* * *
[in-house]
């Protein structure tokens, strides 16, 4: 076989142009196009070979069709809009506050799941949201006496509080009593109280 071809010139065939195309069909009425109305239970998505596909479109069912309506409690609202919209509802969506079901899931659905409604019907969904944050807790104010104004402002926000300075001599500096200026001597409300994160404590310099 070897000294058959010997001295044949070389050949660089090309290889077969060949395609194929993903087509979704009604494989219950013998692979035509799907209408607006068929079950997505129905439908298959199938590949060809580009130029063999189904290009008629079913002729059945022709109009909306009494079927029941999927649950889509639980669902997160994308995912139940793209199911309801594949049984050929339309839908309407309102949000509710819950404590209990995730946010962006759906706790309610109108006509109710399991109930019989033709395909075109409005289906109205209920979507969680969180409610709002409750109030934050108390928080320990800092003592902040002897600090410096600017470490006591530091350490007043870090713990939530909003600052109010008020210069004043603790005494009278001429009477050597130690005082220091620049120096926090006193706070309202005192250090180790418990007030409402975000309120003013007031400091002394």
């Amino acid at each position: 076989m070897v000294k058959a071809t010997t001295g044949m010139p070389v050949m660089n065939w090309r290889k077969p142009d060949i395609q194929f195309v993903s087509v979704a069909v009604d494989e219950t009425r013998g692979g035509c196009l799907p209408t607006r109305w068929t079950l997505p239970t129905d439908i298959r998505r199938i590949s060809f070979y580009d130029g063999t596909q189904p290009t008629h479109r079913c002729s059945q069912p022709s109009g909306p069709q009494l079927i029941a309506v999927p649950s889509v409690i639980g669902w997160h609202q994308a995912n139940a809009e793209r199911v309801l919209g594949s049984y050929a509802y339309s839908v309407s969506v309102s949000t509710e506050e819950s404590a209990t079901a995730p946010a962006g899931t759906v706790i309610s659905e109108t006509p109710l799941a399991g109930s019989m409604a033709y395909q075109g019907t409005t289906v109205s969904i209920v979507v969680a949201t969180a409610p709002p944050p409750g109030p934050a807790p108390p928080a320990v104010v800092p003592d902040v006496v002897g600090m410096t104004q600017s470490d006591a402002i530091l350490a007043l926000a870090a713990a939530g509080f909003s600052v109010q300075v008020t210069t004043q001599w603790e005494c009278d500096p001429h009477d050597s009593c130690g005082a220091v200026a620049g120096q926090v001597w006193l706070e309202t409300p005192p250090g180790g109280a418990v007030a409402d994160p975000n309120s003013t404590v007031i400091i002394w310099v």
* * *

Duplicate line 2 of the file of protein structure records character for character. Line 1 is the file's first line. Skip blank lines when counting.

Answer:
């Protein structure tokens, strides 16, 4: 076989142009196009070979069709809009506050799941949201006496509080009593109280 071809010139065939195309069909009425109305239970998505596909479109069912309506409690609202919209509802969506079901899931659905409604019907969904944050807790104010104004402002926000300075001599500096200026001597409300994160404590310099 070897000294058959010997001295044949070389050949660089090309290889077969060949395609194929993903087509979704009604494989219950013998692979035509799907209408607006068929079950997505129905439908298959199938590949060809580009130029063999189904290009008629079913002729059945022709109009909306009494079927029941999927649950889509639980669902997160994308995912139940793209199911309801594949049984050929339309839908309407309102949000509710819950404590209990995730946010962006759906706790309610109108006509109710399991109930019989033709395909075109409005289906109205209920979507969680969180409610709002409750109030934050108390928080320990800092003592902040002897600090410096600017470490006591530091350490007043870090713990939530909003600052109010008020210069004043603790005494009278001429009477050597130690005082220091620049120096926090006193706070309202005192250090180790418990007030409402975000309120003013007031400091002394």